Associations of Health Literacy, Social Media Use, and Self-Efficacy With Health Information-Seeking Intentions Among Social Media Users in China: Cross-sectional Survey.

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    • Abstract:
      Background: Empirical research has demonstrated that people frequently use social media for gathering and sharing online health information. Health literacy, social media use, and self-efficacy are important factors that may influence people's health behaviors online.Objective: We aimed to examine the associations between health literacy, health-related social media use, self-efficacy, and health behavioral intentions online.Methods: We conducted a cross-sectional survey of adults 18 years and older (n=449) to examine predictors of health-related behavioral intentions online including health literacy, social media use, and self-efficacy in China using 2 moderated mediation models. Mediation and moderation analyses were conducted.Results: Self-efficacy mediated the effects of health literacy (Bindirect=0.213, 95% CI 0.101 to 0.339) and social media use (Bindirect=0.023, 95% CI 0.008 to 0.045) on health behavioral intentions on social media. Age moderated the effects of health literacy on self-efficacy (P=.03), while previous experience moderated the effects of social media use on self-efficacy (P<.001).Conclusions: Health literacy and health-related social media use influenced health behavioral intentions on social media via their prior effects on self-efficacy. The association between health literacy and self-efficacy was stronger among younger respondents, whereas the association between health-related social media use and self-efficacy was stronger among those who previously had positive experiences with health information on social media. Health practitioners should target self-efficacy among older populations and increase positive media experience related to health. [ABSTRACT FROM AUTHOR]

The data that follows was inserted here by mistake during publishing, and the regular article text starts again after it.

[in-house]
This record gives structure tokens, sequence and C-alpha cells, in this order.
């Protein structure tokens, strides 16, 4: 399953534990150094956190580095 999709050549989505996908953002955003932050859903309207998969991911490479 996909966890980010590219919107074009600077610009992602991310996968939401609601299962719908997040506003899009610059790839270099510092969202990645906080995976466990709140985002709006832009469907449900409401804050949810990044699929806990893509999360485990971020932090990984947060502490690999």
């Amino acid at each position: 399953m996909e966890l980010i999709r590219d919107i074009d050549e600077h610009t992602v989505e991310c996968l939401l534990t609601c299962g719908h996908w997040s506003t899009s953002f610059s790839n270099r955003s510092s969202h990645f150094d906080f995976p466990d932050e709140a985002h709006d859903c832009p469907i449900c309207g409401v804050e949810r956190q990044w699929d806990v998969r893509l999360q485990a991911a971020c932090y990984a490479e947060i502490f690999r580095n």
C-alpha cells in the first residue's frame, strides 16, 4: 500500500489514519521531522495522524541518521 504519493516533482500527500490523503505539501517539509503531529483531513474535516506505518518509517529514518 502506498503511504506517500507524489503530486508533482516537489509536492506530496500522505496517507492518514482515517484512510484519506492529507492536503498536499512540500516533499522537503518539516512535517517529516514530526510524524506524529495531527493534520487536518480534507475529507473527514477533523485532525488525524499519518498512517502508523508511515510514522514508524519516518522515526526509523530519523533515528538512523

• Abstract:
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